Updated: August 4, 2015 7:31:26 am
Following A high-level meeting held in New Delhi on Saturday to discuss the threat of Islamic State (IS) radicalisation, sources said that as per fresh government estimates, a total of 13 Indians have joined the IS so far — six of them have died. The 13 included some Indians residing overseas.
According to sources, 17 youths who intended to leave India to join the IS were stopped by intelligence agencies and police forces. The youths hailed from Telangana, Maharashtra, Karnataka and other states.
“Among the seven alive who are still with the IS are an Australian citizen who is originally from Kashmir, two of the four youths who left from Kalyan, one from Bengaluru, one from Telangana, and one each from Singapore and Oman,” said a source.
The two youths from Kalyan are Fahad Shaikh and Aman Naeem Tandel, who went with Areeb Majeed and Saheem Tanki to Iraq and Syria in May last year. Majeed returned to India in November 2014 and was arrested by the National Investigation Agency (NIA), while Tanki has reportedly died.
Adil Fayaz, who hails from Kashmir, is believed to have joined the IS after completing his MBA from Australia’s Queensland University. Fayaz’s case came to light when the Australian Secret Intelligence Organisation told the Intelligence Bureau in March 2014 that he was among over 600 Australian citizens, mainly of West Asian origin, who were serving with jihadists in Syria.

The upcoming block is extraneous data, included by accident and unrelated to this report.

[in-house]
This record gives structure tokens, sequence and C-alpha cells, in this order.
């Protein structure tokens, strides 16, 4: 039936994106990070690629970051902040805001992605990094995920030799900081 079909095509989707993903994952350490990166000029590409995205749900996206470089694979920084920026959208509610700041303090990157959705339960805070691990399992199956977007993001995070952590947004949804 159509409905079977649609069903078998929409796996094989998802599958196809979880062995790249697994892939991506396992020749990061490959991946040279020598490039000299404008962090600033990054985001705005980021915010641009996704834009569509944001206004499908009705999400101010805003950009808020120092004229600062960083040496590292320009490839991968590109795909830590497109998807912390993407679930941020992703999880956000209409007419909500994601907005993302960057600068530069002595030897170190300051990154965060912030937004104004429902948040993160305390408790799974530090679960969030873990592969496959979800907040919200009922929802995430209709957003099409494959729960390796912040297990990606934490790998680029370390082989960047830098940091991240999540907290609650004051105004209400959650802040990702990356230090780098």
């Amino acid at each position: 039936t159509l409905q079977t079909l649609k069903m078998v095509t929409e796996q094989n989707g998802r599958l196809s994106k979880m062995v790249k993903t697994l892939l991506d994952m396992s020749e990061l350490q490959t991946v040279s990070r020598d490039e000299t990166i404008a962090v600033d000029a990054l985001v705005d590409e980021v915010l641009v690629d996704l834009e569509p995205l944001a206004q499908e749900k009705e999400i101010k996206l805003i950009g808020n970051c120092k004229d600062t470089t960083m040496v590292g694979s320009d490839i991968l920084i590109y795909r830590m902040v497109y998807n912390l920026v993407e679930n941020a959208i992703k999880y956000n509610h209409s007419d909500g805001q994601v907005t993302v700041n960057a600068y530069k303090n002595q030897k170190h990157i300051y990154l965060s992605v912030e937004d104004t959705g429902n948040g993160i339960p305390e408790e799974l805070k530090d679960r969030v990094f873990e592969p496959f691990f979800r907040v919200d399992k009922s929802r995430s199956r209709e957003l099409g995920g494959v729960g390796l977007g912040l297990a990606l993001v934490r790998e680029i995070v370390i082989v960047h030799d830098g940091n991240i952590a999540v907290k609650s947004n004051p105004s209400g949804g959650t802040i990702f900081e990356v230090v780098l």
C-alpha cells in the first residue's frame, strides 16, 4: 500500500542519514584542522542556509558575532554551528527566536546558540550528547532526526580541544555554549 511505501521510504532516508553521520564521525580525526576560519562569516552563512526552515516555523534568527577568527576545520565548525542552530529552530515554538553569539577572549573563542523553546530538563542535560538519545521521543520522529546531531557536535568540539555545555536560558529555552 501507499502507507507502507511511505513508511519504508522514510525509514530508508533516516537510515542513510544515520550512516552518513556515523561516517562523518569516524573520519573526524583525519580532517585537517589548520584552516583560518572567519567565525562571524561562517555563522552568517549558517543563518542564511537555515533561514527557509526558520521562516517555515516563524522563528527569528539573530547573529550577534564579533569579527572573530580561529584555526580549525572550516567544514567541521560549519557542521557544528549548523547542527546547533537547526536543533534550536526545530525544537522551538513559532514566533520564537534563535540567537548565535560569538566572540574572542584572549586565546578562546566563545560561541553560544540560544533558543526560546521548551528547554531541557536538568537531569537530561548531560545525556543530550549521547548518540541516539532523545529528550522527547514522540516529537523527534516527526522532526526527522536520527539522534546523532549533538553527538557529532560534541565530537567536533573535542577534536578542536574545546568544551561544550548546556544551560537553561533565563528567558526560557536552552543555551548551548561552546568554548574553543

Haja Fakkurudeen Usman Ali, a Tamil Nadu-born Singapore resident who left for Turkey along with his family on January 22, 2014, had disappeared across the Syrian border and is believed to have joined the IS. “However, of those alive, only one youth from Kalyan is engaged in active combat, while the others are believed to have been assigned menial and odd jobs by their handlers,” said the source.
Among the six Indians who are reported to have died after joining the IS are: Saheem Tanki from Kalyan, who reportedly died in a suicide bombing in the northeastern Syrian city of al Hasaka in January; Sultan Abdul Kadir Armar from Bhatkal, who was reportedly killed during fighting at Kobane on the Syria-Turkey border on March 6; Indian Mujahideen commander Muhammad ‘Bada’ Sajid from Sanjarpur in UP; and Haneef Waseem, a student from Hyderabad who had gone to London for higher studies and reportedly died fighting in Syria.
Another Indian jihadist reported to have died fighting overseas is Anwar Husain, a one-time minivan driver from Bhatkal, who was killed in 2014, fighting alongside jihadists near Kandahar in Afghanistan.
Last month, Twitter accounts of known IS sympathisers had reported the deaths of two other Indians in Syria. They were identified only by their pseudonyms, Abu Talha and Abu Muhammad.
A ministry source said that during Saturday’s meeting with police chiefs and home secretaries of 12 states, chaired by Home Secretary L C Goyal, the states were told “not to go by surface assessments” of the IS threat in their backyard, but to make a genuine assessment based on ground intelligence. Social media cells comprising 15 police personnel will be set up in each state and UT, and will be trained by the Centre to analyse patterns after trawling the internet and IS-linked social media accounts.
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